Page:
Commander 2013

It’s finally here; what was promised to us way back in 2011. A new set of Commander decks has arrived, complete with new toys to play with and to spend a lot more money on.

Commander has really taken off, enjoying a growth period that Wizards really wants to encourage. They’ve shown their eagerness to push Commander by releasing cards in each expansion, such as Theros, that are perfect for the format. If you’re new to 100-card decks, buy any of these new product and have a blast.

For more experienced players, the retail price of $150 for all five decks is a big cost. Is it worth it?

Before I get to the discussion, let’s see if I did well in some of my predictions a few weeks back.

I never would have thought Sol Ring would come around again, but I’m strongly in favor of Swiftfoot Boots being reprinted over and over. I’m impressed that they gave us new Zombie and Bird legends, and enable new strategies using the Command Zone. Derevi, Empyrial Tactician

I was right about a Naya beast legend, wrong about Angels and Sphinxes (ugh, Sharuum *again*?) and totally wrong about fetchlands. C’est la vie.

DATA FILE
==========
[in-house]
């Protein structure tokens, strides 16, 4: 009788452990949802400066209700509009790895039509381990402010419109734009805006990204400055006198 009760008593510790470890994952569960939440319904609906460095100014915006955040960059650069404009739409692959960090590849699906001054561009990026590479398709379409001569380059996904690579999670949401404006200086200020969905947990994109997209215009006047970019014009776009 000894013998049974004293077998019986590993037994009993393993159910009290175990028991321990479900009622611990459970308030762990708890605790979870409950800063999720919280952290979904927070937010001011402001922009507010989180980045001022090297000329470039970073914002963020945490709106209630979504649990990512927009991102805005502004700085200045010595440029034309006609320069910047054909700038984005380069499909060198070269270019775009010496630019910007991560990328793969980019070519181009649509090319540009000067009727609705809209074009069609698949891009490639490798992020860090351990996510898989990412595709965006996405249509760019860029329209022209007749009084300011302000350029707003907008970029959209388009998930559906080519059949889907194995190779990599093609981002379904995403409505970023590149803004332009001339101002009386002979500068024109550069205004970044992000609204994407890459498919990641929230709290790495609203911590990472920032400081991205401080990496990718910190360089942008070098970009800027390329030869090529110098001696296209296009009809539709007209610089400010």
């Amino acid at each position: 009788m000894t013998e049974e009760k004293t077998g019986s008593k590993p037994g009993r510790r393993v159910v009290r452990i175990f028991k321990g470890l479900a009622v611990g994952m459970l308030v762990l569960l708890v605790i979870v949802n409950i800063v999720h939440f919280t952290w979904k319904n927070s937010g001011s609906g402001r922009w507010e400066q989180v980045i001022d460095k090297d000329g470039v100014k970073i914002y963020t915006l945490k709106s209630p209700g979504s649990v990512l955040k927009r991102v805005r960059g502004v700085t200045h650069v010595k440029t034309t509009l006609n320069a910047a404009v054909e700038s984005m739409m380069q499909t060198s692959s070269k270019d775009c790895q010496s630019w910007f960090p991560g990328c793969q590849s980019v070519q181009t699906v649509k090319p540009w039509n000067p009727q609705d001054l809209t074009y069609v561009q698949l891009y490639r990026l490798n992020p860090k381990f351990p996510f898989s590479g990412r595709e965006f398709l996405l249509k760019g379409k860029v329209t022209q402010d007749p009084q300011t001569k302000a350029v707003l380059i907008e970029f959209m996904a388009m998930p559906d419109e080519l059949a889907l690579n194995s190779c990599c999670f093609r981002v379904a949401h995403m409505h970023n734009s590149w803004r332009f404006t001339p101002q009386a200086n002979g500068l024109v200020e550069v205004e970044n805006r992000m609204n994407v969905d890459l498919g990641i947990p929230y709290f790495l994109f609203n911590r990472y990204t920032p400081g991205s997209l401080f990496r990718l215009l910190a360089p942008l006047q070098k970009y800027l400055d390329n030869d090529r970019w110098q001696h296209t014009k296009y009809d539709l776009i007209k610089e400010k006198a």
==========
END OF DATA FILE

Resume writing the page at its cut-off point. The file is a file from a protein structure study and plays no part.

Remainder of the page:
Perhaps the big surprise is the Portal:Three Kingdoms reprints. These cards have popped up before: Cao Cao and Sun Quan in FTV: Legends, Xiahou Dun as a judge foil, Loyal Retainers and Diaochan, Artful Beauty in Commander’s Arsenal, and now three legends (Hua Tuo, Honored Physician, Kongming, “Sleeping Dragon”, and Lu Xun, Scholar General) plus three spells (Spoils of Victory, Strategic Planning, Borrowing 100,000 Arrows). None of these are overpowered legends, though I can easily see someone building a control deck around Lu Xun.

I would expect the prices of these reprints to stay reasonably low. Their original incarnations won’t budge much (see Loyal Retainers,) but these will be available.

As I mentioned last time, the price spikes in the sealed Commander sets from 2011 is due to both the Legacy playability of the cards as well as the sheer value of the rest of the cards. For example, in the 2011 Heavenly Inferno deck, Kaalia of the Vast, Sol Ring, and the Command Tower make up the MSRP, while everything else is a bonus. True-Name Nemesis

There is a lot of value in the five 2013 decks, and the flag bearer is the Grixis deck, since True-Name Nemesis and Baleful Strix are in there. Those, plus Thraximundar and Sol Ring, easily put you over MSRP.